Learning how baking soda and vinegar combine to make carbon dioxide gas to blow up a balloon was a hit with Sultanya Hamid. So was the kick ball.
The cheese pizza wasn’t bad either.
All those activities were delivered at the Wexler-Grant School on Monday afternoon, the first of four days this week that Wexler-Grant and five other schools will be open from 2 p.m. to 8 p.m during spring break.
The aim is for kids of all ages to hang out, learn things, have a hot meal, and, most importantly, be sheltered and safe.
It’s also part of a wider municipal response, which includes focusing on delivering mentoring services, fast, to young people who are the most at risk.
The initiative, which includes workshops from leadership training to hip-hop dance to science, is taking place at Wexler-Grant, four other K-8 schools, and at Hillhouse High School..
Click on the Board of Ed’s spring break open-school site for school addresses, and more information about schedules and programming.
By the end of Monday, about 400 kids of all ages had participated at the six schools, said schools’ spokesperson Abbe Smith.
Hillhouse had mostly older kids attending, approximately 60 of them, she said.
There were about 35 kids at Wexler-Grant Monday afternoon. Like Sultanya, they learned about acids and bases in chemistry experiments, wore sunglasses that showed them the full spectrum of light, and did other experiments under the direction of Dr. Heidi Gold-Dworkin, who runs Little Scientists workshops in the schools during the regular year, and volunteered her services for the spring break program.
Some of the older kids, like 17-year-old Jasmine McAlister and Brittany McKnight, friends from the High School in the Community, huddled up with Sarah Tankoos (pictured) of the Future Project to hone in on identifying personal strengths and how to take steps to achieve their goals.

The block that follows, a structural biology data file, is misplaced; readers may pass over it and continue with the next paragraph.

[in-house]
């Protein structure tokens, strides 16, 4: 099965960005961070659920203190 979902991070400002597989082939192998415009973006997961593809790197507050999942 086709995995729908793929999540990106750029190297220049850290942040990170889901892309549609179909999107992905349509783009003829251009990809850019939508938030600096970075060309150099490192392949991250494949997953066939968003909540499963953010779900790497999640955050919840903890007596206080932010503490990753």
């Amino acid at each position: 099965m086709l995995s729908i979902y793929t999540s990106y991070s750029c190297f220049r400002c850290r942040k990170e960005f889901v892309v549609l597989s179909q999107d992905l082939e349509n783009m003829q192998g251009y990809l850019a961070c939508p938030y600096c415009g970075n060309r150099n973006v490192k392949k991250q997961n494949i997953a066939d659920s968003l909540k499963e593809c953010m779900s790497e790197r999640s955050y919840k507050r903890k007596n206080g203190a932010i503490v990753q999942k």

Some of these workshops for older teens will be shifted to Hillhouse High School in the remaining three days of the break, Smith said.
Check here for updated details.
After the hard science work of mixing primary colors to make secondary colors and other hands-on chemistry tasks, a girl develops an appetite. That’s especially so if she has also expended energy shouting her concern that a balloon, in the vinegar and baking soda experiment, might explode.
Therefore 7-year-old Jahara Borelli (pictured) was first in line for cheese pizza, peach cup, fresh apple, and milk, water, or juice.
Of all the day’s activities she pronounced “P.E.‘s the best.”
“I’m going to tell my grandma about this day. That we got to do science and play dodge-ball and eat pizza,” she said.
Sultanya liked it all, especially the fruit cup.
Most of the older kids said they would not have felt unsafe if the spring break program were not available. Sultanya said she would have hung out and helped her mom in her store. Three teens between 13 and 14 said they would be home on their smart phones, talking to friends, hanging out.
No one expressed a specific sense of potential danger averted by being in the all-day spring break program.
Parks and recreation Supervisor Rick Melvin predicted once the word gets out that there are free meals in the neighborhood, a lot more kids will be showing up in the succeeding days of the program.
Sultanya expressed concern that pizza might be served every day.
Valerie Richardson (pictured), the chief cook at Clemente Leadership Academy, who was on food duty with Kiki Boyd, allayed her concerns:
Tuesday’s main course is roast chicken with corn; Wednesday’s is hamburger with potato wedges; and Thursday it’s chicken patties with sweet potatoes.